Large fields of corn growing in fields in Louisville, Kentucky, August 26, 2009.
John Sommers II / Reuters

Forty years ago, humanity was warned: by chasing ever-greater economic growth, it was sentencing itself to catastrophe. The Club of Rome, a blue-ribbon multinational collection of business leaders, scholars, and government officials brought together by the Italian tycoon Aurelio Peccei, made the case in a slim 1972 volume called The Limits to Growth. Based on forecasts from an intricate series of computer models developed by professors at MIT, the book caused a sensation and captured the zeitgeist of the era: the belief that mankind's escalating wants were on a collision course with the world's finite resources and that the crash would be coming soon.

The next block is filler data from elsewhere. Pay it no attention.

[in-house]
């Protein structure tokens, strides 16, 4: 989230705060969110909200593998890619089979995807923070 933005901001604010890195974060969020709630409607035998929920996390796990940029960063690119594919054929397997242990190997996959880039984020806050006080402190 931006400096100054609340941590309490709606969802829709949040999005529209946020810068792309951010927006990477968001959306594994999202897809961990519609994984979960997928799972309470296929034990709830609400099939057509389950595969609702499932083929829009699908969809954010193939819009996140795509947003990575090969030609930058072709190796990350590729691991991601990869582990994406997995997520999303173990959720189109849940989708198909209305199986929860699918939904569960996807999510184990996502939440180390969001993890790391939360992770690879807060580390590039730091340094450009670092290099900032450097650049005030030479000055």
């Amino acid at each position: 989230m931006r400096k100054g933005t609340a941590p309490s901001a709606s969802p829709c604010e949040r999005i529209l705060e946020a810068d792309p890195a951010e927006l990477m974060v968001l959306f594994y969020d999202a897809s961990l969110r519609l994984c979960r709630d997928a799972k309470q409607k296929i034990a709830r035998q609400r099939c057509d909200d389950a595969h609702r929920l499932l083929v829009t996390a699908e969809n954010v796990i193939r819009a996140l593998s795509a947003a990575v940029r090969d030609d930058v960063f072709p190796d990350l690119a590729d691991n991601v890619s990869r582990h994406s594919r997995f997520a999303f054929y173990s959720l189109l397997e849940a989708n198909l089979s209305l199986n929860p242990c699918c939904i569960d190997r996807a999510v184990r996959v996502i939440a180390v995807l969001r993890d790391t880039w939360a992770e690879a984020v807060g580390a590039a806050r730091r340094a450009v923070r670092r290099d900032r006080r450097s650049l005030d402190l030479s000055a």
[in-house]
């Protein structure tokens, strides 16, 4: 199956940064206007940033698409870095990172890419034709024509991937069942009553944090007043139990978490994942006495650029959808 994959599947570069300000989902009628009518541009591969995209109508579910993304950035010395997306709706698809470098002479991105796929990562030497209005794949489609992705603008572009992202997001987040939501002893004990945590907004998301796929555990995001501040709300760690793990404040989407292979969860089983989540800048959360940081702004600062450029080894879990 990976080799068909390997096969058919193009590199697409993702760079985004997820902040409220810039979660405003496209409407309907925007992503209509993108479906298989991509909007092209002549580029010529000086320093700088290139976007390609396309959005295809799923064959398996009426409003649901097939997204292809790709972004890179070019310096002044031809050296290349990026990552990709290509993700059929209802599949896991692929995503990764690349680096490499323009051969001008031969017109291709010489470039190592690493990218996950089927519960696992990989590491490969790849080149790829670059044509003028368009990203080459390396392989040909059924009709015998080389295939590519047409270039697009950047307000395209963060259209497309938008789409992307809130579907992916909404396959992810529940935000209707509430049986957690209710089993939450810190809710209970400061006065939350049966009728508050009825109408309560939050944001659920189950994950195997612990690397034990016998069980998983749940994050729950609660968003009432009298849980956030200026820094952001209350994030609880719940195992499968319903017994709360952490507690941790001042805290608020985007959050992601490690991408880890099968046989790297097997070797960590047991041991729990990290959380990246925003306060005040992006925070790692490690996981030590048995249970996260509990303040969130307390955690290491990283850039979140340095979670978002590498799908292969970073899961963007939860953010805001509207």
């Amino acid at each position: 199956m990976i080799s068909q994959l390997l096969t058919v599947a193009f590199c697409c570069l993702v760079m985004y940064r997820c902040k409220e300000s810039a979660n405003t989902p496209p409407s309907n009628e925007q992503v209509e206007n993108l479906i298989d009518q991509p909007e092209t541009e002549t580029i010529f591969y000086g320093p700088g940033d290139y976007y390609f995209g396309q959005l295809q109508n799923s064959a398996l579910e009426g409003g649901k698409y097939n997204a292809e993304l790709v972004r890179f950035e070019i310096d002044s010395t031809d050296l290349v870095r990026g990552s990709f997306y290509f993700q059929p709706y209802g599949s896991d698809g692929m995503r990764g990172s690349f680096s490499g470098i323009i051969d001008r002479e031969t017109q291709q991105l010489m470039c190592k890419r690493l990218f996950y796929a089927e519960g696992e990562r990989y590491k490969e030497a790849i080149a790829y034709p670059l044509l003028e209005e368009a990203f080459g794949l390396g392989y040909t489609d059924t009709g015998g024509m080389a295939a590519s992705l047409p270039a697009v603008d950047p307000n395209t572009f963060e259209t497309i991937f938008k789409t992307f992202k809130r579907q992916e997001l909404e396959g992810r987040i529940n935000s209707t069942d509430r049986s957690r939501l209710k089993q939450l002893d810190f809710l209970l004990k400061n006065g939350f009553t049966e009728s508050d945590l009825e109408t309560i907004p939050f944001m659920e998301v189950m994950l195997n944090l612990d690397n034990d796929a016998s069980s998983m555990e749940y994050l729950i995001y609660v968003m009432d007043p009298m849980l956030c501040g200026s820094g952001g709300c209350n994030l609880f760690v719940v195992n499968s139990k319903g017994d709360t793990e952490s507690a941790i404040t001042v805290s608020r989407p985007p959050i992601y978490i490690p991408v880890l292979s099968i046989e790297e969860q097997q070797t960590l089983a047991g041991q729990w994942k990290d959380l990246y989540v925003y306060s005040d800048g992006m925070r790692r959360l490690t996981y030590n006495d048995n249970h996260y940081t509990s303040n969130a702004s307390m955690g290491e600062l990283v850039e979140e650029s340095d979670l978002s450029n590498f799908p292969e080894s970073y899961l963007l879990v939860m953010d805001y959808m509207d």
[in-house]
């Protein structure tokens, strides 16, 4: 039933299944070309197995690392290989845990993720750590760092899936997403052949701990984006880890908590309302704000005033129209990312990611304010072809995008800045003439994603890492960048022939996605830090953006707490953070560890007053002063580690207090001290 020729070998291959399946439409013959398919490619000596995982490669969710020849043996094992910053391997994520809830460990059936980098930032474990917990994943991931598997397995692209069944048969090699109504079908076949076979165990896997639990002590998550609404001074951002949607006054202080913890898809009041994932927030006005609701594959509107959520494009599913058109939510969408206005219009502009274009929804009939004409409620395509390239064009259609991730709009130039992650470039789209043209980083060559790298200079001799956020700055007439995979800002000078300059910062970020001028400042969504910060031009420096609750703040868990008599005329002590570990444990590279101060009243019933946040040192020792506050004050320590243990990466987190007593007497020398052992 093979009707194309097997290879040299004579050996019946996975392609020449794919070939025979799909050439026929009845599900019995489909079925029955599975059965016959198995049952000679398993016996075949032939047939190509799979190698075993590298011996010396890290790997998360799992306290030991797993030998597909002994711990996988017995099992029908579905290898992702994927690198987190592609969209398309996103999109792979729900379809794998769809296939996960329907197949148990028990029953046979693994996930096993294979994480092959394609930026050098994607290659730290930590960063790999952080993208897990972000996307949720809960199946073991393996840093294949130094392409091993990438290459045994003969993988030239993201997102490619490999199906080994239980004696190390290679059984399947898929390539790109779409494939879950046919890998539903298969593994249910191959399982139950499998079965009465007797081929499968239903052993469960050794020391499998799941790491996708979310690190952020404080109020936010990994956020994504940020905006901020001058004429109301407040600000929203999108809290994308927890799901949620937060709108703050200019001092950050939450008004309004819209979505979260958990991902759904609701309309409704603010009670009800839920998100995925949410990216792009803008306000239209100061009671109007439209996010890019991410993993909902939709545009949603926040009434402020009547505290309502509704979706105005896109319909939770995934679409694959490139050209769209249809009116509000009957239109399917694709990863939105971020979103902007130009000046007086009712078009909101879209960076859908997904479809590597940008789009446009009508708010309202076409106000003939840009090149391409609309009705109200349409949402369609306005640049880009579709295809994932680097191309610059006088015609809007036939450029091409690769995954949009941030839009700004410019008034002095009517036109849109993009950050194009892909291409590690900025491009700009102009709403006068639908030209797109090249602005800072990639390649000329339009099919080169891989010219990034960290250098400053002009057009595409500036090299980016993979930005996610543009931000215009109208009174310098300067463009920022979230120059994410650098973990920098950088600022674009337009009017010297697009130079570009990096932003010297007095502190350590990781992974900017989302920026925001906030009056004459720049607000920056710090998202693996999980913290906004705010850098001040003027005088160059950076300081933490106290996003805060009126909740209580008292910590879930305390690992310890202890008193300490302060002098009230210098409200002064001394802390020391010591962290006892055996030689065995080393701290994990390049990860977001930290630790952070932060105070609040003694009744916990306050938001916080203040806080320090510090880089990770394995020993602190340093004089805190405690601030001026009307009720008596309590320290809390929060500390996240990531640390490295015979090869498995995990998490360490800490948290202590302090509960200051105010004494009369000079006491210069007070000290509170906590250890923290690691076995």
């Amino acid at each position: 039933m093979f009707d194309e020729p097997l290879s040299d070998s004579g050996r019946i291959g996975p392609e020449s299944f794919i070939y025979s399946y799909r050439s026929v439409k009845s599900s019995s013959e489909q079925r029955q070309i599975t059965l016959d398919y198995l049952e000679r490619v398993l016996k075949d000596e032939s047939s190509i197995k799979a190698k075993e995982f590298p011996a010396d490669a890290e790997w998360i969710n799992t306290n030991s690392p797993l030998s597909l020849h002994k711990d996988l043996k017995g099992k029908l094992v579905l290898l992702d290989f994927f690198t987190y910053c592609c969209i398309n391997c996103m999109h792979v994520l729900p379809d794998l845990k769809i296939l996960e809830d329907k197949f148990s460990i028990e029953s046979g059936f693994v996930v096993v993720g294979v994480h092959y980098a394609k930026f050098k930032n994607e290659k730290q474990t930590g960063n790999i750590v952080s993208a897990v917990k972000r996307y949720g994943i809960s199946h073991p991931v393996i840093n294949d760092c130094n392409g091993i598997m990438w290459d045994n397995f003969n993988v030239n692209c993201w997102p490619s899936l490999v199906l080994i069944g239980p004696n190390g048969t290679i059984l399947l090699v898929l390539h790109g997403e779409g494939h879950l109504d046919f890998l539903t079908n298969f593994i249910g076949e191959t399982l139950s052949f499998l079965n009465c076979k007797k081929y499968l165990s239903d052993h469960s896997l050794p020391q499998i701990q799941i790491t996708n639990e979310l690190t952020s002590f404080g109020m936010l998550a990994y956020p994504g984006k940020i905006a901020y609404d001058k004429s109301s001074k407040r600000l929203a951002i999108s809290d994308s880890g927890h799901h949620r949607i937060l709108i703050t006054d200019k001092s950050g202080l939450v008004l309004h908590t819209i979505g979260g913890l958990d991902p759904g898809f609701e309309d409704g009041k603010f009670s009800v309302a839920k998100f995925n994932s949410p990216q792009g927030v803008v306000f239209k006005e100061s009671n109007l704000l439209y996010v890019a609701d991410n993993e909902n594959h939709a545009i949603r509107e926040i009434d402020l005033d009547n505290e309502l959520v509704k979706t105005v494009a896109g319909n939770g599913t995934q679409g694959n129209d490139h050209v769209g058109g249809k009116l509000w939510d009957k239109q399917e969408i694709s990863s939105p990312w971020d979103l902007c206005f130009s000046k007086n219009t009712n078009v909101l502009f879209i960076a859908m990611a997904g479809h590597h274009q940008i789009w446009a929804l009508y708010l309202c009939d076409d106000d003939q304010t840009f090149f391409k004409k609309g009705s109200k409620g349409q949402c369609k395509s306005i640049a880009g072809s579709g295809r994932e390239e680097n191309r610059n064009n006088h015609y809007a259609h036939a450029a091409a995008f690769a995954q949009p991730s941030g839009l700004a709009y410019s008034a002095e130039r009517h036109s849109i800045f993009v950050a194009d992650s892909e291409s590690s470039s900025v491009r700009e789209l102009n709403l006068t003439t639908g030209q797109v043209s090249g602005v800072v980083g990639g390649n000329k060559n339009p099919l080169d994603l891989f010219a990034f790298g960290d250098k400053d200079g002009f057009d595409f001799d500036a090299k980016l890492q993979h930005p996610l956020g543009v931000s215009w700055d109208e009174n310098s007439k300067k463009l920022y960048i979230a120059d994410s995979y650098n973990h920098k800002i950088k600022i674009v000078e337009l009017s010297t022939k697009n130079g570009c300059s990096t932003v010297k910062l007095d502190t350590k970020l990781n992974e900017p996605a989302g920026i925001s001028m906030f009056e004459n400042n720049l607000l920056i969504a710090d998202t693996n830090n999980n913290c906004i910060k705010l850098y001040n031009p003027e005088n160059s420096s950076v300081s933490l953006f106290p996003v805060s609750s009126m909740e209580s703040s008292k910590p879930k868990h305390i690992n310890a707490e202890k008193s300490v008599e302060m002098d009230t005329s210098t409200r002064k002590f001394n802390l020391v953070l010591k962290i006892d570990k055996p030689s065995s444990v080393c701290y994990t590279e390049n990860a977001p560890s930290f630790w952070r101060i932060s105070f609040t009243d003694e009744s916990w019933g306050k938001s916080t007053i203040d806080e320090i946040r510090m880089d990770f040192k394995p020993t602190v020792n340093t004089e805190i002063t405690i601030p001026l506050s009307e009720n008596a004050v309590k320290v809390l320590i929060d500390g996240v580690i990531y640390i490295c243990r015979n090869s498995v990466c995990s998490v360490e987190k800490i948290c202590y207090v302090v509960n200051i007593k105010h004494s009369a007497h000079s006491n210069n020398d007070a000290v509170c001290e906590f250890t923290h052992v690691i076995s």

The Limits to Growth was neither the first nor the last publication to claim that the end was nigh due to the disease of modern development, but in many ways, it was the most successful. Although mostly forgotten these days, in its own time, it was a

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  • Bjorn Lomborg is an Adjunct Professor at the Copenhagen Business School and head of the Copenhagen Consensus Center. He is the author of The Skeptical Environmentalist and Cool It.
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